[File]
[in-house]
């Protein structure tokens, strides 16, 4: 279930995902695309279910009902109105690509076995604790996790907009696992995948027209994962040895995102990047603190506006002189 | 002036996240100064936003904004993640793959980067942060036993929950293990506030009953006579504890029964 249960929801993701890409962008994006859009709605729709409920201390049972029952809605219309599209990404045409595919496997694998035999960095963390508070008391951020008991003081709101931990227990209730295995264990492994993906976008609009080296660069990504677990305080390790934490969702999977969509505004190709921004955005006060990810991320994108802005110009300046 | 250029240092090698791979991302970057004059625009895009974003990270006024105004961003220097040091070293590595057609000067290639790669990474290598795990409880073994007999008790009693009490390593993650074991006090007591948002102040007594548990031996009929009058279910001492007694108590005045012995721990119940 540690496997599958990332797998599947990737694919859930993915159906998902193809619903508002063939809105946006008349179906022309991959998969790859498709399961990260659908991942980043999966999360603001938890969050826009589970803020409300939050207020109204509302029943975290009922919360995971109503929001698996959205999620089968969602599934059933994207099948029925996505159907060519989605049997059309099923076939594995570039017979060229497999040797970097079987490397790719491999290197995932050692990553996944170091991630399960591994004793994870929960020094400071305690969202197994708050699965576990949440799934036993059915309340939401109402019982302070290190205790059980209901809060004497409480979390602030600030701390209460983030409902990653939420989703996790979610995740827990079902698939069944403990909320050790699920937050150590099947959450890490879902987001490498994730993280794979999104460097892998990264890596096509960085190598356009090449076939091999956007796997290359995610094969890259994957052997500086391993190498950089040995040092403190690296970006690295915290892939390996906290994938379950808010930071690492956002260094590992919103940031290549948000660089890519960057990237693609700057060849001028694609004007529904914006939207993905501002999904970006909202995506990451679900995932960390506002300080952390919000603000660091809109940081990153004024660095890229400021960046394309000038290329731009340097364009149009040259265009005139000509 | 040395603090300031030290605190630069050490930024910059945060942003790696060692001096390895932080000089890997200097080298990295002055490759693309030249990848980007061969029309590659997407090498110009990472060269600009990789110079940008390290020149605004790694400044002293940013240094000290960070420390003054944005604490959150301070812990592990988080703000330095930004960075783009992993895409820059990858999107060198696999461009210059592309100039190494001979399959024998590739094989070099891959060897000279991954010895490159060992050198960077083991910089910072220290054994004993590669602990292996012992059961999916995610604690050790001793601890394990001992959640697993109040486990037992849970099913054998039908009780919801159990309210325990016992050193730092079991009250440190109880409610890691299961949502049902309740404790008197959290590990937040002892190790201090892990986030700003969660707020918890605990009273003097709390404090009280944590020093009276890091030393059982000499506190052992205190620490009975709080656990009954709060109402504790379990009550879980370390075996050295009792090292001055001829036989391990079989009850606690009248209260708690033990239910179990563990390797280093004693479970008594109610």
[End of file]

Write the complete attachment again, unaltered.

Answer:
[in-house]
């Protein structure tokens, strides 16, 4: 279930995902695309279910009902109105690509076995604790996790907009696992995948027209994962040895995102990047603190506006002189 | 002036996240100064936003904004993640793959980067942060036993929950293990506030009953006579504890029964 249960929801993701890409962008994006859009709605729709409920201390049972029952809605219309599209990404045409595919496997694998035999960095963390508070008391951020008991003081709101931990227990209730295995264990492994993906976008609009080296660069990504677990305080390790934490969702999977969509505004190709921004955005006060990810991320994108802005110009300046 | 250029240092090698791979991302970057004059625009895009974003990270006024105004961003220097040091070293590595057609000067290639790669990474290598795990409880073994007999008790009693009490390593993650074991006090007591948002102040007594548990031996009929009058279910001492007694108590005045012995721990119940 540690496997599958990332797998599947990737694919859930993915159906998902193809619903508002063939809105946006008349179906022309991959998969790859498709399961990260659908991942980043999966999360603001938890969050826009589970803020409300939050207020109204509302029943975290009922919360995971109503929001698996959205999620089968969602599934059933994207099948029925996505159907060519989605049997059309099923076939594995570039017979060229497999040797970097079987490397790719491999290197995932050692990553996944170091991630399960591994004793994870929960020094400071305690969202197994708050699965576990949440799934036993059915309340939401109402019982302070290190205790059980209901809060004497409480979390602030600030701390209460983030409902990653939420989703996790979610995740827990079902698939069944403990909320050790699920937050150590099947959450890490879902987001490498994730993280794979999104460097892998990264890596096509960085190598356009090449076939091999956007796997290359995610094969890259994957052997500086391993190498950089040995040092403190690296970006690295915290892939390996906290994938379950808010930071690492956002260094590992919103940031290549948000660089890519960057990237693609700057060849001028694609004007529904914006939207993905501002999904970006909202995506990451679900995932960390506002300080952390919000603000660091809109940081990153004024660095890229400021960046394309000038290329731009340097364009149009040259265009005139000509 | 040395603090300031030290605190630069050490930024910059945060942003790696060692001096390895932080000089890997200097080298990295002055490759693309030249990848980007061969029309590659997407090498110009990472060269600009990789110079940008390290020149605004790694400044002293940013240094000290960070420390003054944005604490959150301070812990592990988080703000330095930004960075783009992993895409820059990858999107060198696999461009210059592309100039190494001979399959024998590739094989070099891959060897000279991954010895490159060992050198960077083991910089910072220290054994004993590669602990292996012992059961999916995610604690050790001793601890394990001992959640697993109040486990037992849970099913054998039908009780919801159990309210325990016992050193730092079991009250440190109880409610890691299961949502049902309740404790008197959290590990937040002892190790201090892990986030700003969660707020918890605990009273003097709390404090009280944590020093009276890091030393059982000499506190052992205190620490009975709080656990009954709060109402504790379990009550879980370390075996050295009792090292001055001829036989391990079989009850606690009248209260708690033990239910179990563990390797280093004693479970008594109610």